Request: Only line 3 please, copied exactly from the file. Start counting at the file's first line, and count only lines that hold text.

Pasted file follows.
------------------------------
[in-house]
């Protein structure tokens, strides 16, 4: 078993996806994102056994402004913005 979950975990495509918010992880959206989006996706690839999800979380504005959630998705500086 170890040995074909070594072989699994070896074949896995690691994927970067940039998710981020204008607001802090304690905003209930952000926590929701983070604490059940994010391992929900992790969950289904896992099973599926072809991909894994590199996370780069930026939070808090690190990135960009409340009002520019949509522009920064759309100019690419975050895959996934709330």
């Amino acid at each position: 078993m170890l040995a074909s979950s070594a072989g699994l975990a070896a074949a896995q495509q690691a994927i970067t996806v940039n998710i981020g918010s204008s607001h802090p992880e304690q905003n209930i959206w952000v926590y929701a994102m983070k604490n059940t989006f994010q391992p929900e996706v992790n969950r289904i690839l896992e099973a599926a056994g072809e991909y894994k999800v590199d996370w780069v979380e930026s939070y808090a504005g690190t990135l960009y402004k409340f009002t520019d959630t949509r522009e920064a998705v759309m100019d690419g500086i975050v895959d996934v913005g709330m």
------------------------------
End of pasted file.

């Amino acid at each position: 078993m170890l040995a074909s979950s070594a072989g699994l975990a070896a074949a896995q495509q690691a994927i970067t996806v940039n998710i981020g918010s204008s607001h802090p992880e304690q905003n209930i959206w952000v926590y929701a994102m983070k604490n059940t989006f994010q391992p929900e996706v992790n969950r289904i690839l896992e099973a599926a056994g072809e991909y894994k999800v590199d996370w780069v979380e930026s939070y808090a504005g690190t990135l960009y402004k409340f009002t520019d959630t949509r522009e920064a998705v759309m100019d690419g500086i975050v895959d996934v913005g709330m």